In recent weeks, I’ve been receiving lots of emails from a copywriting client down in Abbeville. The Jimmy Rane Foundation is having its 18th annual charity golf tournament and banquet this week, during which the foundation will award 36 college scholarships to deserving students while raising funds for another round of recipients next year. A lot of sports celebrities – well-known coaches and players, especially from the SEC – will be in attendance.
My work is here, and it’s focused on these areas: I’ve been proofreading the series of promotional emails, the sign for the podium, the posters for the silent auction and things like that, plus I edited the speaker bios for the program. There will be some projects after the event too.
Last year, for example, I transcribed the guest speaker’s banquet speech. This is not a common request, but it turned out to be an interesting assignment.
Dabo Swinney was a few months past leading the Clemson Tigers to a National Championship for the first time in many years. His life story is inspiring, and his remarks were as well. As he was getting into his speech, he mentioned that a lot of people ask him, “Why’d you start coaching?”
It seems that when he enrolled at the University of Alabama, his original plan was to be a pediatrician, but he had second thoughts about going to school for ten more years. So he switched to the business school with plans to become a hospital administrator. He had also walked on as a football player, and his playing experiences culminated with a National Championship season in his senior year.
Soon enough, he noticed something was missing. He’d been playing football since fifth grade, and when spring ball kicked up again, he was no longer part of a team. He wasn’t good enough to continue at a professional level, and his playing days were over.
“I just wanted to stay a part of the team,” Swinney said. “I had played three sports my whole life. I’d always been on a team. And now all of a sudden I was like a man without a country. I wasn’t on a team, and it bothered me.”
Doesn’t everybody, in some way, long to be part of a team? This need may have been felt even deeper for a man who grew up with some of the circumstances that Swinney knew.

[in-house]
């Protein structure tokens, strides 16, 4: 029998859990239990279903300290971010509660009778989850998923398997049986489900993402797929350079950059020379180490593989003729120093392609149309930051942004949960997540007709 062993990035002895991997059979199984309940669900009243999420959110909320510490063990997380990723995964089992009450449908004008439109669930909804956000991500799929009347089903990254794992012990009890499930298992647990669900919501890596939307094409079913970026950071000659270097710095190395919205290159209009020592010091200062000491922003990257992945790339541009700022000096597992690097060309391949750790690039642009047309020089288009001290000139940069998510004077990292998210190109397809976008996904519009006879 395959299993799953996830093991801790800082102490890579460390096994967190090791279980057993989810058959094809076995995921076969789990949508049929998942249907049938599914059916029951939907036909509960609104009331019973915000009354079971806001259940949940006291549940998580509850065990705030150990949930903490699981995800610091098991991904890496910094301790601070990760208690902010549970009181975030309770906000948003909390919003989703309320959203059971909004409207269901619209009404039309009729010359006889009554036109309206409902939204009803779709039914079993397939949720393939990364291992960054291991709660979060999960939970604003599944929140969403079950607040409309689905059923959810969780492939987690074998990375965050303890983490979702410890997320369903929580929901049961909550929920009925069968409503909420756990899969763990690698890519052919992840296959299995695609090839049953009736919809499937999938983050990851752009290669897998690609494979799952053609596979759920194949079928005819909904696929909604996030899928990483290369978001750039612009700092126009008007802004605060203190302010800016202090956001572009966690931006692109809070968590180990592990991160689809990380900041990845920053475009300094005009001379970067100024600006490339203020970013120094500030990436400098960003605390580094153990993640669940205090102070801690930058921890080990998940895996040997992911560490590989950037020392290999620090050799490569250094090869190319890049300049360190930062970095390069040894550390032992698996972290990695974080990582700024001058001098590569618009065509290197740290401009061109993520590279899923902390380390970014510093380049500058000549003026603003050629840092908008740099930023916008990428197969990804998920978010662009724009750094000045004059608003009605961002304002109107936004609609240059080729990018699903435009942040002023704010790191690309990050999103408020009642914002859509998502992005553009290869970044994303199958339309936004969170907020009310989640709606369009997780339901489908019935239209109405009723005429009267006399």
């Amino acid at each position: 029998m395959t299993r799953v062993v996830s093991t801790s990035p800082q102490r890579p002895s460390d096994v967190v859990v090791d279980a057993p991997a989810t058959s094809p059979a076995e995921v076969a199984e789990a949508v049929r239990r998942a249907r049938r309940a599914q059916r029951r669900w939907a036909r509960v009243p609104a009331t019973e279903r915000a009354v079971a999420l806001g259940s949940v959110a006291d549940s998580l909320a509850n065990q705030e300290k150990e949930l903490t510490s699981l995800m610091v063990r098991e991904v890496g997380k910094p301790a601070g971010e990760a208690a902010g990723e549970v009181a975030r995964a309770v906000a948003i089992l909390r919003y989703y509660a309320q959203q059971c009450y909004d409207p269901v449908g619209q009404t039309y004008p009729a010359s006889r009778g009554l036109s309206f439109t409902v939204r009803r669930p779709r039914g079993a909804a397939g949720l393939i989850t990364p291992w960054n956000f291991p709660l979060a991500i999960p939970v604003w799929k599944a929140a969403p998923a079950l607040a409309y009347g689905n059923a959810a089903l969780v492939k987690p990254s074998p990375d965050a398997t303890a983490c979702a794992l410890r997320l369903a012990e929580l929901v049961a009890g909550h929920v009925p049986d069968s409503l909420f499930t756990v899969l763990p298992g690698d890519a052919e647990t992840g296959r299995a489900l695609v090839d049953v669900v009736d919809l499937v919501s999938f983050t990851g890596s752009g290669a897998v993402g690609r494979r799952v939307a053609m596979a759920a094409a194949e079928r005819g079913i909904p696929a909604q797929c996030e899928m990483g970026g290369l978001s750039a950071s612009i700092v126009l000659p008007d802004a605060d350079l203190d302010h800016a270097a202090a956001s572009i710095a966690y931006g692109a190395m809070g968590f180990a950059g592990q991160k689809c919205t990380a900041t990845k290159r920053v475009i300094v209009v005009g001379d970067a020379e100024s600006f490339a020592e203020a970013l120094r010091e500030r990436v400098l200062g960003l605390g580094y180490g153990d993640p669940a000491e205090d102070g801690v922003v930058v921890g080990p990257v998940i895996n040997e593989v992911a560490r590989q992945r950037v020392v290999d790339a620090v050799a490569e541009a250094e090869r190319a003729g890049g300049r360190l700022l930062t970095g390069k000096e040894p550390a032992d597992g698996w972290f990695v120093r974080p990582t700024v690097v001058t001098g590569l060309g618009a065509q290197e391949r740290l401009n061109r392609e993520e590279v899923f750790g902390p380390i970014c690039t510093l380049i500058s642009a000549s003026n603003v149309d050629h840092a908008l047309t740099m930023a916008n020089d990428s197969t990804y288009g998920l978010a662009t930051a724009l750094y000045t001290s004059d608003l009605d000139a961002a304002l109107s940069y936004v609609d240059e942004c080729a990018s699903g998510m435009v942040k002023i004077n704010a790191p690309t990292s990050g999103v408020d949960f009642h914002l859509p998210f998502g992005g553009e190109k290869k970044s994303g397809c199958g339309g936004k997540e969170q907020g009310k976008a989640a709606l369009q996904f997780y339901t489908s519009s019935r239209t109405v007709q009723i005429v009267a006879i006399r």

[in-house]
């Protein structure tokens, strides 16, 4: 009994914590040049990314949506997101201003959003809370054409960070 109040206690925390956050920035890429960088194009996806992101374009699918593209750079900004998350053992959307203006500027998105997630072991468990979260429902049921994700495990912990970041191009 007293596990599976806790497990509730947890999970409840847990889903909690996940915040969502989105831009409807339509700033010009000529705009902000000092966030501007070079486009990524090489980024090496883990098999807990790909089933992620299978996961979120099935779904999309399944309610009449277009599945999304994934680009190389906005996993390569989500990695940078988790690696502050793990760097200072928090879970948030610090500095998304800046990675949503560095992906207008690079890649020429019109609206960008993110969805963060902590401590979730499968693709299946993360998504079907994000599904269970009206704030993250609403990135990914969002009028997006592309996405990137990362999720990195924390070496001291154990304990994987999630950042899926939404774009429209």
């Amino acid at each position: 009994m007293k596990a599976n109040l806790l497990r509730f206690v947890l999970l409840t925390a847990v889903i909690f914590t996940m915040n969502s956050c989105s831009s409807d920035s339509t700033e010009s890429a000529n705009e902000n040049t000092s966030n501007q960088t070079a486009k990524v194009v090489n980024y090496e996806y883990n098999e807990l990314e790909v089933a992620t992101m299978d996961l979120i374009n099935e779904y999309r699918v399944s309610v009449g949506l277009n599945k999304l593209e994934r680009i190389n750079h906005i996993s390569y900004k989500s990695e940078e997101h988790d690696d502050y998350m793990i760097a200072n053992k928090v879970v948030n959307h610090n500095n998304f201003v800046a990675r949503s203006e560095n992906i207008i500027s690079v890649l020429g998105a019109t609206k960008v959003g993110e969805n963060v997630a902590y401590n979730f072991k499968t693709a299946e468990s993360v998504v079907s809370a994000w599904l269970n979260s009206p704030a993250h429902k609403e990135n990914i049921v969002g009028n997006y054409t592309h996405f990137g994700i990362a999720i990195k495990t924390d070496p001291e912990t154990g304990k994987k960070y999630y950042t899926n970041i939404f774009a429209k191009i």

“I come from a kind of dysfunctional home growing up,” he said. “My father was an alcoholic, parents divorced. Tough times with my family. But my coaches were the ones who shaped me. Shaped me and encouraged me and lifted me up. Disciplined me, loved me, challenged me. Believed in me. And I wanted to be the same thing for my players. And so I got into coaching.”
At first, Swinney wasn’t sure how he would do or how this would go, but he said, “When I started coaching, I immediately had a clarity of life, if you will. In that everything that I had experienced in my life for the first 22 years of my life – all of the sudden it was crystal clear to me why. God was preparing me to do what He had called me to do. And that was to be a football coach.”
Doesn’t everyone, in some way, long for clarity of life and purpose? Swinney is the kind of speaker where you could listen to him 30 years past college, having never been in a football uniform, and feel that exhale of breath as you say, “I want that too.”
He also said, “The reason that I coach more than anything is that I really wanted to teach. I felt like I had some knowledge. I felt that I had the ability to teach. And I wanted to impact my players’ lives like I had been impacted. That’s why I coach.”
And he did teach that room. There was a lot of meat in his remarks, and as he concluded, he made one more point that reflected his personal faith: “So know this, know this. We never lose our value to God, so keep on keeping on. Forgive yourself, forgive others. We’re all first team. We’re all five stars.”
Doesn’t everybody, in some way, long for that kind of assurance? To not just be on a team – but to be someone who is recognized for the value you bring?
Good words from a coach who teaches and inspires. So how can we apply these ideas? How about this for reassurance: By the authority vested in me, I hereby hand out participation awards to everyone reading this today.
Even if you don’t hear the roar of a cheering crowd celebrating your success, listen instead to that whisper from Above and that nudge from within that says you are dearly loved, you have great worth and value, and there’s a spot just for you as a star player on a winning team.
Enjoy your magnificent journey.
– Minnie Lamberth
The Magnificent Journey
Vol. 2, Issue 18